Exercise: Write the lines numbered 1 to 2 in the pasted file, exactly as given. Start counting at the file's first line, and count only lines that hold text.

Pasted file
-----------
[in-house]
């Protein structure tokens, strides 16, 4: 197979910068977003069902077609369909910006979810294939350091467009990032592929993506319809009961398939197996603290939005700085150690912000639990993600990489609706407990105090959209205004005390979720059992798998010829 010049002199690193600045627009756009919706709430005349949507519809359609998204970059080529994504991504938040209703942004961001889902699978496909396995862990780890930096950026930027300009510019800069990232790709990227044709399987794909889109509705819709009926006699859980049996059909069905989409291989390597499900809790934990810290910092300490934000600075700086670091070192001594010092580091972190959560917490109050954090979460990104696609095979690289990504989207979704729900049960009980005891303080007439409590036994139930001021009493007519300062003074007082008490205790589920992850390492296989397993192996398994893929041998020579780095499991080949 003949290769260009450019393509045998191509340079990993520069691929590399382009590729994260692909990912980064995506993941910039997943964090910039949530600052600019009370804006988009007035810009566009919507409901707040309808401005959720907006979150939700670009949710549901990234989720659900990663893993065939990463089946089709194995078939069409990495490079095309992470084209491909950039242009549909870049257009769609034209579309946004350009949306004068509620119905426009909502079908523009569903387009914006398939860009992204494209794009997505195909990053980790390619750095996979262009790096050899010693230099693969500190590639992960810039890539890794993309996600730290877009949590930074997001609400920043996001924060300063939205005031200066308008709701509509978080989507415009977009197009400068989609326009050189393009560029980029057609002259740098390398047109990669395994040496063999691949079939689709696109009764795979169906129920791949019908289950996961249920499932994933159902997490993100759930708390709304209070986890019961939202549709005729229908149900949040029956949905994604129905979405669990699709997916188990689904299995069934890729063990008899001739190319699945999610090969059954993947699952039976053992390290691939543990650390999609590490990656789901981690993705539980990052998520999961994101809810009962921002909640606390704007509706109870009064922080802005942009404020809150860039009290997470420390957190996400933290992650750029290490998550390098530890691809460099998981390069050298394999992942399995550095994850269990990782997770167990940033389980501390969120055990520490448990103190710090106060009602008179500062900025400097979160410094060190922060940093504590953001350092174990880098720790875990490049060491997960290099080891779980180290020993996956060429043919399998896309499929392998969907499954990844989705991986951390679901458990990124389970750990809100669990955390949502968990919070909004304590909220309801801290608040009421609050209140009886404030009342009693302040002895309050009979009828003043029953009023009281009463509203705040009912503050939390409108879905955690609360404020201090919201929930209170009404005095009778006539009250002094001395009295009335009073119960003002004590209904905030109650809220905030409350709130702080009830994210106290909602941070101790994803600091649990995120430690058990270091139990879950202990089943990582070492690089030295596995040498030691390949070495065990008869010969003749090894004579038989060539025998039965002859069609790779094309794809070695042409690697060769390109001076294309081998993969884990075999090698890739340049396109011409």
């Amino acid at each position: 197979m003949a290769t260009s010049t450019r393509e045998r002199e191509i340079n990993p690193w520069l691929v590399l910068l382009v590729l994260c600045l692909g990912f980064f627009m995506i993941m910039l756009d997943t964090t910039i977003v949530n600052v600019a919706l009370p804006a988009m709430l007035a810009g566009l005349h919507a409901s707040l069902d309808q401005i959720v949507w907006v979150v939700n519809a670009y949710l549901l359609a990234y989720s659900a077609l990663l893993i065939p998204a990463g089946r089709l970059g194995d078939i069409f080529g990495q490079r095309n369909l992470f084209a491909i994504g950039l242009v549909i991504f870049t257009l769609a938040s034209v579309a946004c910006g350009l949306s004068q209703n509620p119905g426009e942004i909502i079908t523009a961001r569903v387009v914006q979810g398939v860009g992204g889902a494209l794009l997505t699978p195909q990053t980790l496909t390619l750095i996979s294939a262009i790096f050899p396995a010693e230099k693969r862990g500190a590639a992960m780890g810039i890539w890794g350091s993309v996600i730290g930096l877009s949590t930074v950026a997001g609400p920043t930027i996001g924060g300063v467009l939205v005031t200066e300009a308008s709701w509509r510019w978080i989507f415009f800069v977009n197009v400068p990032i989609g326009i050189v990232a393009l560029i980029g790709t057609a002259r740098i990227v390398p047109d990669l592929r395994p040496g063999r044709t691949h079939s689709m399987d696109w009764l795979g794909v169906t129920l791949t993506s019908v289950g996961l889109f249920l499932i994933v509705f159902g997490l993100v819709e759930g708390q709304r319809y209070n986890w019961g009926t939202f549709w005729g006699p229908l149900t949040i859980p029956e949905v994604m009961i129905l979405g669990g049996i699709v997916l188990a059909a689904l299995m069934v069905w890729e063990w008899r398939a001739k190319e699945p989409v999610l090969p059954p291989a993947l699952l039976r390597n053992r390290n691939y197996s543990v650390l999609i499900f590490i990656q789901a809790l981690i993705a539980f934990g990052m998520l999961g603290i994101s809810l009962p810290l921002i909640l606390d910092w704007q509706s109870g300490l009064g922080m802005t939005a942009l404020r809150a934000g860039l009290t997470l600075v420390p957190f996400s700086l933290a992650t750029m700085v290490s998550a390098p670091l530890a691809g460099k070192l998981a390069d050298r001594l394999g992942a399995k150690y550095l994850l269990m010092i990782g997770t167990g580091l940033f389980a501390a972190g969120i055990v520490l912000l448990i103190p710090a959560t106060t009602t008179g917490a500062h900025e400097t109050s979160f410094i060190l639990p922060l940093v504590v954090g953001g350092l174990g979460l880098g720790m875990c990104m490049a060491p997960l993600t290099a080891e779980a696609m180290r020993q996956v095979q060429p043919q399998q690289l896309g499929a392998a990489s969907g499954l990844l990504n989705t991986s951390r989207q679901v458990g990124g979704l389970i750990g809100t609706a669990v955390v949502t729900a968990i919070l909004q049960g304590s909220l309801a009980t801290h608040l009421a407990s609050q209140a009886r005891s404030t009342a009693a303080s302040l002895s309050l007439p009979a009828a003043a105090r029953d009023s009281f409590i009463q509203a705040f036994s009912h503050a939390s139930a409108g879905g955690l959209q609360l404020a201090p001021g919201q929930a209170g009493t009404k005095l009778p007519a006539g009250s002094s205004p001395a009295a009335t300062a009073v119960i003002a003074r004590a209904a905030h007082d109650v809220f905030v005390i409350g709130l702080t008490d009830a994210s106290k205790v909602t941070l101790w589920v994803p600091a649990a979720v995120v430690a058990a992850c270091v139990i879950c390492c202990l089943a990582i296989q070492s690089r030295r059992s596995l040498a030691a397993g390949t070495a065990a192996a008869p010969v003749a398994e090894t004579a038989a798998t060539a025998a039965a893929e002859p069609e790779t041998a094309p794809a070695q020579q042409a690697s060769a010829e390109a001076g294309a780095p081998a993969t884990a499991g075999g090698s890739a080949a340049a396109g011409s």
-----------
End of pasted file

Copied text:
[in-house]
């Protein structure tokens, strides 16, 4: 197979910068977003069902077609369909910006979810294939350091467009990032592929993506319809009961398939197996603290939005700085150690912000639990993600990489609706407990105090959209205004005390979720059992798998010829 010049002199690193600045627009756009919706709430005349949507519809359609998204970059080529994504991504938040209703942004961001889902699978496909396995862990780890930096950026930027300009510019800069990232790709990227044709399987794909889109509705819709009926006699859980049996059909069905989409291989390597499900809790934990810290910092300490934000600075700086670091070192001594010092580091972190959560917490109050954090979460990104696609095979690289990504989207979704729900049960009980005891303080007439409590036994139930001021009493007519300062003074007082008490205790589920992850390492296989397993192996398994893929041998020579780095499991080949 003949290769260009450019393509045998191509340079990993520069691929590399382009590729994260692909990912980064995506993941910039997943964090910039949530600052600019009370804006988009007035810009566009919507409901707040309808401005959720907006979150939700670009949710549901990234989720659900990663893993065939990463089946089709194995078939069409990495490079095309992470084209491909950039242009549909870049257009769609034209579309946004350009949306004068509620119905426009909502079908523009569903387009914006398939860009992204494209794009997505195909990053980790390619750095996979262009790096050899010693230099693969500190590639992960810039890539890794993309996600730290877009949590930074997001609400920043996001924060300063939205005031200066308008709701509509978080989507415009977009197009400068989609326009050189393009560029980029057609002259740098390398047109990669395994040496063999691949079939689709696109009764795979169906129920791949019908289950996961249920499932994933159902997490993100759930708390709304209070986890019961939202549709005729229908149900949040029956949905994604129905979405669990699709997916188990689904299995069934890729063990008899001739190319699945999610090969059954993947699952039976053992390290691939543990650390999609590490990656789901981690993705539980990052998520999961994101809810009962921002909640606390704007509706109870009064922080802005942009404020809150860039009290997470420390957190996400933290992650750029290490998550390098530890691809460099998981390069050298394999992942399995550095994850269990990782997770167990940033389980501390969120055990520490448990103190710090106060009602008179500062900025400097979160410094060190922060940093504590953001350092174990880098720790875990490049060491997960290099080891779980180290020993996956060429043919399998896309499929392998969907499954990844989705991986951390679901458990990124389970750990809100669990955390949502968990919070909004304590909220309801801290608040009421609050209140009886404030009342009693302040002895309050009979009828003043029953009023009281009463509203705040009912503050939390409108879905955690609360404020201090919201929930209170009404005095009778006539009250002094001395009295009335009073119960003002004590209904905030109650809220905030409350709130702080009830994210106290909602941070101790994803600091649990995120430690058990270091139990879950202990089943990582070492690089030295596995040498030691390949070495065990008869010969003749090894004579038989060539025998039965002859069609790779094309794809070695042409690697060769390109001076294309081998993969884990075999090698890739340049396109011409």